Becoming a Household Name

Bakery departments are the crown jewel of many grocery stores: Nearly 70 percent of supermarket decision makers polled in Progressive Grocer’s 2017 “Retail Bakery Review” said their bakery department’s sales increased last year—up from the 53 percent who reported a sales jump in 2015. In addition, nearly 40 percent said they view their bakery as a destination department. However, what separates a shopper’s so-so experience from a memorable one often comes down to the department’s brand identity—how effectively the bakery sets itself apart from competitors with a clear brand promise and consistent delivery.

“In-store bakeries have this huge opportunity to establish a clear brand that connects with consumers,” says Phil Lempert, consumer behavior analyst and founder of Supermarket Guru. But without a clear brand identity, departments risk losing business not just to other grocery store bakeries but also to competitors on all fronts. “Today, people eat baked goods for breakfast, lunch, dinner and snacks, and the number of places you can buy them is staggering,” he says. “Whether it’s a dollar store, department store, corner bakery or vending machine, you won’t be wanting for competitors.” 

To increase loyalty and become a household name, bakery managers must focus on consistency and communication. 

Bake the Brand

At Raley’s, a supermarket chain with 114 stores in California and Nevada, the bakery’s brand positioning came straight from the top: Company owner Michael Teel called a leadership meeting and shared his vision and brand values with the team. “Consumers are looking for minimally processed foods and to know where their food comes from, and that became our brand promise,” says Elias Lara, senior category manager for the bakery. 

This companywide commitment to health and happiness, also known as “The Raley’s Way,” led the company to drop some private-label brand sodas last year. On the bakery end, the philosophy inspired the team to roll out a line of cookies made with butter instead of margarine or shortening, and “clean up our ingredient deck” on breads and rolls, Lara says. The bakery product evolution is also ongoing: Raley’s is working to swap out table salt for sea salt in all of its breads. The reaction from customers has been positive, with shoppers often commenting on the made-with-butter cookies specifically, he says, and the initiative helps the bakery stand out from competitors.

But brand consistency doesn’t mean that Raley’s small bakery teams have to make everything from scratch. The department partners with local manufacturers that tailor-make goods for the in-store bakery. These collaborations result in premium exclusives that boost the chain’s bakery brand, such as a forthcoming program for locally made sourdough bread containing five or fewer ingredients. Raley’s also carries fresh fruit tarts and strawberry-flavored cakes unique to its brand.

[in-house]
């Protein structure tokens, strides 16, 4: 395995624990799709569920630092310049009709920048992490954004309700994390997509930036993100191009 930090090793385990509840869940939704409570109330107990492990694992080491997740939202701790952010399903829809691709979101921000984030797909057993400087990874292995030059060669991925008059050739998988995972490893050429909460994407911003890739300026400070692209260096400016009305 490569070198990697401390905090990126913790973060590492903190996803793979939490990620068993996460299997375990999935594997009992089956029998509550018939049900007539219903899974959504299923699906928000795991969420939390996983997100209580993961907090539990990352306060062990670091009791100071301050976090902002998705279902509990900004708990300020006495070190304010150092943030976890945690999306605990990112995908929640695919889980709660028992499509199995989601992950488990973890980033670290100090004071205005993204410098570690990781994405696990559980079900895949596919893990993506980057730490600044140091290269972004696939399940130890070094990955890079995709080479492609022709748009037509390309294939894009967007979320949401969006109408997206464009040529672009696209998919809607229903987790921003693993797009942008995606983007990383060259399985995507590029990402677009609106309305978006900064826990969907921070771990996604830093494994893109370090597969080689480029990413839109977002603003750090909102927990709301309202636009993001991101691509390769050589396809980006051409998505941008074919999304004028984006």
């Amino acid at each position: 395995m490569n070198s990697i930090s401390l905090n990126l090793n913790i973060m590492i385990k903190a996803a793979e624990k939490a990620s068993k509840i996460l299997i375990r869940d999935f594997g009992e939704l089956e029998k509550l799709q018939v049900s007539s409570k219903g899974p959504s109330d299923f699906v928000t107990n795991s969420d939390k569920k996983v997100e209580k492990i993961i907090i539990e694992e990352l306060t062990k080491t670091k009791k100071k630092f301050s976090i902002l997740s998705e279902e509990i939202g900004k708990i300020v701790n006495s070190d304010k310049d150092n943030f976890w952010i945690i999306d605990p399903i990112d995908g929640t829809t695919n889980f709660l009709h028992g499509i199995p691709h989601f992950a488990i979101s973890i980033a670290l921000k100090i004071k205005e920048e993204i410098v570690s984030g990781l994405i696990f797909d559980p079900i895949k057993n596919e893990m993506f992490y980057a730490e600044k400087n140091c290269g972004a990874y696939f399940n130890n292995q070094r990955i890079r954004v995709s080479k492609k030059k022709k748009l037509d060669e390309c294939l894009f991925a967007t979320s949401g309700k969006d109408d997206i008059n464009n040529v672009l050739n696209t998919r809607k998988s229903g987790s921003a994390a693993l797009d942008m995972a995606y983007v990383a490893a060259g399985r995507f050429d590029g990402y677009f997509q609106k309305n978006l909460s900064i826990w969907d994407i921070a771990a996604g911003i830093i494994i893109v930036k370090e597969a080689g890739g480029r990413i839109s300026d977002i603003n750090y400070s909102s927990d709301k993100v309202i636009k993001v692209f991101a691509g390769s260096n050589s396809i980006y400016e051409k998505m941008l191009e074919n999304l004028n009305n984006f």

Connecting the in-store bakery to the larger supermarket brand and marketing internally is a must, says Maria Brous, director of media and community relations at Southeastern supermarket chain Publix. Publix’s bakery supplies bread for the deli’s popular subs, for instance, and calling that out to shoppers both strengthens the bakery’s brand and amplifies the overall messaging.

Branding the in-store bakery

Connect It to Customers

Knowing your brand doesn’t mean much if you can’t signal it to shoppers. At Raley’s, packaging leans heavily toward clear plastic and transparent boxes, evoking the clean, simple ingredients inside the baked goods. Handwritten signs and fonts are commonplace for menus and signs. In addition, team members are trained to make suggestions and offer easy ways to customize bakery orders. 

Customization is a key component of the Publix brand as well. With 1,156 stores, the retailer has a large footprint, but that’s not what the bakery brand is built on. “It’s not mass-produced products; they’re tailored to the individual and what he or she is looking for,” Brous says. “We play such a significant role on special occasions, in particular, in creating memories around food and celebration.” 

To highlight both the bakery’s custom dessert capabilities and the celebratory part of its brand, the bakery department has a dedicated page on the Publix website, which includes a photo-rich gallery of wedding cakes and other themed desserts. Some locations invite couples to in-store cake tastings “so they can understand what that final product will be like,” Brous says.

And with a strong brand, bakeries can become the go-to for both once-in-a-lifetime celebrations and middle-of-the-week dinner rolls without looking inconsistent. "Raley's is a brand that has appeal across the spectrum, from premium to conventional consumers," Lara points out. “Consumers … still want things under one umbrella, so they’re not going from shop to shop to shop to get their weekly shopping needs.” Offering delicate French pastries alongside hefty wedges of carrot cake or rustic sourdough bread has the potential to look chaotic, but consistent packaging and signage—and a through-line of simple, better-for-you ingredients—create a cohesive brand experience. 

With the right approach to product offerings and messaging, in-store bakeries can turn their department into a household name.